The new Whole Foods Market in Amherst, scheduled to open this summer, will offer shoppers more than just an array of fresh, frozen and prepared foods and a coffee bar.
It'll have a bocce court and a tap room.
Detailed interior plans filed with the Amherst Building Department by the Austin, Texas-based company show designated areas for typical grocery amenities, including everything from a bakery to dairy to sushi and pizza. There are also seating areas for patrons to eat and meet.
In one of the more unique features for a grocery location, the designs by SBLM Architects of New York and Smith Hanes Studio of Atlanta show the store also will include a bocce ball court.
“We do a lot of fun stuff in our stores with different activities and restaurant venues,” said Whole Foods spokesman Michael Sinatra. “We look for fun ways to create an experience inside of our stores in ways for our customers to participate.”
The tap room concept – a casual restaurant serving food and beer – has also become more popular and common around the country for Whole Foods, which has restaurant venues in more than 100 of its stores. That includes five of the 35 stores in the Northeast Region, Sinatra said.
A menu is still being developed.
“It’s always a different variety of food that we serve, but that’s pretty common,” Sinatra said. “A lot of our newer ones definitely have them.”
Whole Foods is waiting for town approval for building permits for the interior design of the 50,000-square-foot store. Meanwhile, work on the building itself has progressed toward a mid-year opening of the upscale grocer, as the gray outer shell of the building is mostly complete.
Built by Picone Construction Co., the $15 million store features two peaked roofs. Plans call for a facade of red brick and wood siding, with green gable roofs, a "living wall" of plants and the brand's green lettering. New parking lot islands, landscaping and spaces are already largely installed.
The one-story building sits at the eastern end of Northtown Plaza at 3097 Sheridan Drive, on the site of a former two-story Bon-Ton department store, which was taken down to make way for the first Whole Foods location in Western New York.
That demolition was followed by environmental remediation under the state's Brownfield Cleanup Program, which the state Department of Environmental Conservation certified last month as complete. That means the redevelopment will also qualify for state tax credits.
Meanwhile, town officials say the owner of the 19-acre plaza, WS Development of Chestnut Hill, Mass., has continued to quietly shop around its overall proposal to redo the entire plaza, which was originally constructed starting in 1952 on farm land.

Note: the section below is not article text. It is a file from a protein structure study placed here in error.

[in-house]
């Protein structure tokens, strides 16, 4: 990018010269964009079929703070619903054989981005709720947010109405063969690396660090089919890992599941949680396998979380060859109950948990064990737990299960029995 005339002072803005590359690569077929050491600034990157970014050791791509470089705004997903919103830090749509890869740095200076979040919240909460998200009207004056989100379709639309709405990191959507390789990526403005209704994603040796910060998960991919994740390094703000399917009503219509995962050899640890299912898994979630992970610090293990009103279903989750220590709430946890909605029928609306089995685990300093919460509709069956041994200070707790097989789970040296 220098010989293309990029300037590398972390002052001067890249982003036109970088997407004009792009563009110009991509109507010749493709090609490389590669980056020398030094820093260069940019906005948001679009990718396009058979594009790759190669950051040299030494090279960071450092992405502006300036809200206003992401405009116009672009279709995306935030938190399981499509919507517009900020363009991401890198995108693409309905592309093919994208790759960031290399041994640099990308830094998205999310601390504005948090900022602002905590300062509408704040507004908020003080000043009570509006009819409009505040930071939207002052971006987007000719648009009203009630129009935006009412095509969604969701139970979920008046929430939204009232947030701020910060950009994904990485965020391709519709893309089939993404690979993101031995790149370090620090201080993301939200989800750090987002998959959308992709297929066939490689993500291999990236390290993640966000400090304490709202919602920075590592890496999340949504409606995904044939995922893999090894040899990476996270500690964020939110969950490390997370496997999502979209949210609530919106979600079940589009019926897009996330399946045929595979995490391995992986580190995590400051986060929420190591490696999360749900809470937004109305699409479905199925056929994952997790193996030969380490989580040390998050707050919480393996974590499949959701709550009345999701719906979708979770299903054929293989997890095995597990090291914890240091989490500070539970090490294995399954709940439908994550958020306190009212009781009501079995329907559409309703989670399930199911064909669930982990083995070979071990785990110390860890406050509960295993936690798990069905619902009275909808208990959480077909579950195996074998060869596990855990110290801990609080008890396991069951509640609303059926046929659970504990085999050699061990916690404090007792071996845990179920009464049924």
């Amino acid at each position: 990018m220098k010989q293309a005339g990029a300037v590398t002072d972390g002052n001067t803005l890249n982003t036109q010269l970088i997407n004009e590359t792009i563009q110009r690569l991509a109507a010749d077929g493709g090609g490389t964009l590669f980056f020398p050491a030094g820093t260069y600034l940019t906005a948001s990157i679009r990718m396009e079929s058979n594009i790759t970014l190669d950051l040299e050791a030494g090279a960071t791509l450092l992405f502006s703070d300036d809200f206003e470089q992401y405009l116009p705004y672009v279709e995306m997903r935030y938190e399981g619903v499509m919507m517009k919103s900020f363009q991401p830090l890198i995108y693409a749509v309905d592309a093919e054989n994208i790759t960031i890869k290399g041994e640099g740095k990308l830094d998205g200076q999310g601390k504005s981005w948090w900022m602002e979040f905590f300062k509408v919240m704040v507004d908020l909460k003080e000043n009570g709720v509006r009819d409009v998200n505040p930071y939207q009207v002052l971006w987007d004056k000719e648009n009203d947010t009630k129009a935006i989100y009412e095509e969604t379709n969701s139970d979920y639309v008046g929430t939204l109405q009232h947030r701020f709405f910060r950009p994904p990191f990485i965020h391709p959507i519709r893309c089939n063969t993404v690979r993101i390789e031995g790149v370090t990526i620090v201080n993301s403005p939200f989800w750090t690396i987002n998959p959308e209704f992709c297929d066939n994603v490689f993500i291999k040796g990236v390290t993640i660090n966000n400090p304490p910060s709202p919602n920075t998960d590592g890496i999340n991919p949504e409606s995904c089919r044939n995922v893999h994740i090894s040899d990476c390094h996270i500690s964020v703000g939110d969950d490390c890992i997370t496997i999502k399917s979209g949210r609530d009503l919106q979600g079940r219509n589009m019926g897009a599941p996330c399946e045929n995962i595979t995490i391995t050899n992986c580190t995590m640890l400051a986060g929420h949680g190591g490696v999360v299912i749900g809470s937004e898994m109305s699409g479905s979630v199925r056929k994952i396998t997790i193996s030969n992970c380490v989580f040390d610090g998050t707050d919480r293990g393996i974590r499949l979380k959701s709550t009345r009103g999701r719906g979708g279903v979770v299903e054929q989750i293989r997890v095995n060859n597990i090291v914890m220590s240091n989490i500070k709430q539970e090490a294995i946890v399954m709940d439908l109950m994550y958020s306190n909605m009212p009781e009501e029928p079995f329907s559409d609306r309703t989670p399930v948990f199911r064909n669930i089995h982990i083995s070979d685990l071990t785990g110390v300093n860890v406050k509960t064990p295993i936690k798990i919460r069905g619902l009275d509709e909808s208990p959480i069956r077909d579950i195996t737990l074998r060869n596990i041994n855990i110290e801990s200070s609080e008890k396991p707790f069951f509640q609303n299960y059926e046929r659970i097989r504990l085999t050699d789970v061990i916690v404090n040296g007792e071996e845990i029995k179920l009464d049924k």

The Boston-area real estate firm, which often works with Whole Foods, bought the property in May 2014 from longtime owner Jonathan Luther. The rest of the plaza – which was dominated by small local stores and secondhand shops, as well as restaurants and other longtime businesses – never fit with the higher-income demographic that Whole Foods typically attracts. Some retail observers questioned the geographic choice for the grocer.
WS Development has largely kept its long-term plans for the rest of the plaza close to the vest. But it's widely expected to include a complete overhaul of the property, with new buildings that will house more upscale national clothing stores, boutiques and other chains. That's what was shown in an initial schematic that leaked two years ago, and WS officials have projected a total cost of as much as $75 million for the bigger project.
No site plans have been filed with the town yet, nor have WS officials held recent discussions with Amherst officials. Such a filing is expected within the next three months, said Amherst's assistant planning director, Gary Black.
However, the developer has not renewed leases or has significantly raised rents where it could, forcing out many of the longtime tenants such as consignment stores, Carolina Furniture, three restaurants and, most recently, Riverside Men's Shop, which will move to Transit Road.
In the meantime, Northtown Plaza is now largely vacant, with only a handful of storefronts still open and the parking lot mostly devoid of cars.
According to the state Department of Conservation, which oversaw the environmental cleanup, crews removed 1,883 tons of soil contaminated with tetrachloroethene, as well as two inactive underground storage tanks and 1,026 tons of related petroleum-contaminated soil from December 2015 through July 2016. Workers also installed two underground depressurization systems in two buildings to remove and prevent vapors from polluted soil from getting to indoor air.